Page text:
As the court noted in its ruling, current marriage laws do not take into account the long-term suitability of applicants or seek to determine whether any marriage is likely to last. It seems that if the public was truly concerned about marriage stability, they would work to pass laws that allow pre-screening interviews or tests (like a driver's license) prior to granting a state-sanctioned marriage.

    Honestly, I'm sure we could a more predictive means of screening for long term marriage suitability among those who seek a license. Are there other minorities or groups of people who are likely to divorce? For example, anyone under 21 years of age? Blacks? Hispanics? Jews? Third-generation farmers? Socio-economic status? Religious affiliation? ZIP code?

  • Sambo

    Shane wrote: “Homosexuals that have monogamous, long-lasting relationships are in a very small minority.”

    Please provide evidence to suggest this is the case. Unless you've surveyed every gay man and woman, I have no idea how you would know this. I'm not being facetious, just looking for what gave you this impression.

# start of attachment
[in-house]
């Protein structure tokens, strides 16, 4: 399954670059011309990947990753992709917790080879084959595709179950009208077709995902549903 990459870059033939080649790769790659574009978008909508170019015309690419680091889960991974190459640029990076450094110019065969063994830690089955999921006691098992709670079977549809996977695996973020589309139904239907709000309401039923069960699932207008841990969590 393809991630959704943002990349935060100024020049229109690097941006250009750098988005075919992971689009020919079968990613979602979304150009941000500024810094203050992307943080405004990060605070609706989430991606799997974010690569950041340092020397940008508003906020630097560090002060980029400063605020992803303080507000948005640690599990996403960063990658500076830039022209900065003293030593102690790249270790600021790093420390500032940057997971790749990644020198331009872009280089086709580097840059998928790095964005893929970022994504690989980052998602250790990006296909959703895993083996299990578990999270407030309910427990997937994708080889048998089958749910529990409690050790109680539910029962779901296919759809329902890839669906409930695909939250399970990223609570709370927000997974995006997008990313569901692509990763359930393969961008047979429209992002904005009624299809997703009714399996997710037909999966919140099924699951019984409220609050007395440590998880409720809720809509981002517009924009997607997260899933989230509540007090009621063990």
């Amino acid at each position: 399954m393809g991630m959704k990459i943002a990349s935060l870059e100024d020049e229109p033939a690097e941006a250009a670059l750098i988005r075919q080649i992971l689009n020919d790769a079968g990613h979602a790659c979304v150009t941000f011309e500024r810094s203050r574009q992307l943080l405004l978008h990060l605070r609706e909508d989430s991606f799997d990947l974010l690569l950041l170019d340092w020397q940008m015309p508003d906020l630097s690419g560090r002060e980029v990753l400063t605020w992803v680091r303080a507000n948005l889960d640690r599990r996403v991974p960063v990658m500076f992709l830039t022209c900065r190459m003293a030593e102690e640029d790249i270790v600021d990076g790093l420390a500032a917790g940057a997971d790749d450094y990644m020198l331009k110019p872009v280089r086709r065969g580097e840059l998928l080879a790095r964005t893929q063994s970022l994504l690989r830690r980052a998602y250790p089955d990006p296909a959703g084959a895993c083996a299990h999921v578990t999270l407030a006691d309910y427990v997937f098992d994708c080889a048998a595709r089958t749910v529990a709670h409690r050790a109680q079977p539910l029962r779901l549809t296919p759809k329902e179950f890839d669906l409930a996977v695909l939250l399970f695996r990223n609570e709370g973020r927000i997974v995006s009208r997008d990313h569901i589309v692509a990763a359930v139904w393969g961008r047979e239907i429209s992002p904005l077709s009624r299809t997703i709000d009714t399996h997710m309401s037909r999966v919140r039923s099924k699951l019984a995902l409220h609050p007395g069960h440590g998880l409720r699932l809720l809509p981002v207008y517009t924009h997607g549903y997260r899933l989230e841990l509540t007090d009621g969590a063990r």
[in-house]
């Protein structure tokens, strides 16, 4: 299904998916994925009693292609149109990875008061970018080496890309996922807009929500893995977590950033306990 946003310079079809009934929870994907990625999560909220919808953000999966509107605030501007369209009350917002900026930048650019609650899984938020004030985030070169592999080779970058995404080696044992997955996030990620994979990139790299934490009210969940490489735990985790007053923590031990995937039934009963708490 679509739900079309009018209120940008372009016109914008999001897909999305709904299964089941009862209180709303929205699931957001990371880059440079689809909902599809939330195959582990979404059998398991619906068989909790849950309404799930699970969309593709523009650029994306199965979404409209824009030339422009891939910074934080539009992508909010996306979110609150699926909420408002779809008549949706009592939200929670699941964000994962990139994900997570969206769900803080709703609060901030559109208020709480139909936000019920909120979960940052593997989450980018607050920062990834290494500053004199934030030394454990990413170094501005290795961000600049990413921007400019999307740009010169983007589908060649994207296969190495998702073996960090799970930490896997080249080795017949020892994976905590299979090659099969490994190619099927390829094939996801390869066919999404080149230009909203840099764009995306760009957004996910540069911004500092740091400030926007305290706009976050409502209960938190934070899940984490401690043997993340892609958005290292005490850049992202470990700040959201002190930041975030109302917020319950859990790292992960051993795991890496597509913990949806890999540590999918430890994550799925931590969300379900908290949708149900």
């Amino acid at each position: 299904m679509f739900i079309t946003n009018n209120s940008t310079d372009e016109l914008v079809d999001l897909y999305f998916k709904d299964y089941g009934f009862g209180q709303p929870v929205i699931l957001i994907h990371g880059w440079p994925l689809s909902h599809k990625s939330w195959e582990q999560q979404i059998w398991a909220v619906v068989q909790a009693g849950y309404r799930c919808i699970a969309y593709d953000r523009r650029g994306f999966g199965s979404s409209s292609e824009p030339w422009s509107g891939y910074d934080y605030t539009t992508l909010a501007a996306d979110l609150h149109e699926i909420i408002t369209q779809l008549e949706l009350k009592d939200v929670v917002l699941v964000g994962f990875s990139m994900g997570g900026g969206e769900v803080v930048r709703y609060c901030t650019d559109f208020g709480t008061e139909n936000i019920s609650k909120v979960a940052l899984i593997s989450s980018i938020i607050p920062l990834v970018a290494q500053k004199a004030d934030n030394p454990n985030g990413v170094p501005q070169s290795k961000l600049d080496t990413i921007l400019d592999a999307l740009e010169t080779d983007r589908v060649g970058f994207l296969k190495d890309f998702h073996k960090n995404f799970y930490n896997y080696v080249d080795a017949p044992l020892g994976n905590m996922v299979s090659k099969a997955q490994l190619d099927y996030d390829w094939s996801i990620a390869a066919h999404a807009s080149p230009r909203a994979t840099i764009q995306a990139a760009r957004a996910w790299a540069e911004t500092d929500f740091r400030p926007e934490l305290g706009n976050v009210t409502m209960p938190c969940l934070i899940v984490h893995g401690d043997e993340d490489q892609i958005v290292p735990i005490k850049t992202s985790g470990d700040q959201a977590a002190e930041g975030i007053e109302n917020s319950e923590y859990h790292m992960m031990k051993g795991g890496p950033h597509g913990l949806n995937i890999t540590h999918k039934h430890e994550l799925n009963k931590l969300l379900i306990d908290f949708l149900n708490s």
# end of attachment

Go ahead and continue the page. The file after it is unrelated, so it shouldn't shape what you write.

Also, I don't appreciate being called a troll, but I guess that's how you have chosen to spread God's love. I'm not sure He would be impressed with that, but so be it. I simply stumbled upon this blog when researching some reactions, I'm sorry that you feel that even though this is a public blog, the PUBLIC can't comment.

    Finally, even if you give me a valid reason why you feel gay relationships can't be long lasting and monogamous, have you thought the fact that gay men and women CAN'T marry might have something to do with that? How about you look at some stats from The Netherlands or Spain, countries that have had no issues with gay marriage?

  • Sambo

    Shane wrote: “How will gay “marriage” help? It won't. It'll make it worse. Then what's next? Seriously? Do we bring polygamy back? Do we allow incestuous relationships? What if I wanted to marry Mac my mini-daschund? Should that be allowed? I mean seriously where do we draw the line here?”

    Absolutely absurd and void of logic. It's insulting that you somehow relate a homosexual relationship to incest or bestiality. Again, look at Spain, The Netherlands, Canada, Massachussetts and Connecticut – no dogs marrying humans there, and their societies have not collapsed.

    How about demonstrating some love by accepting Iowa's decision for what it is. It will never affect YOUR marriage, so the Christian thing to do would be to stop spreading this hate (yes, it's hate) and moving on to your own relationship with God.

  • Sambo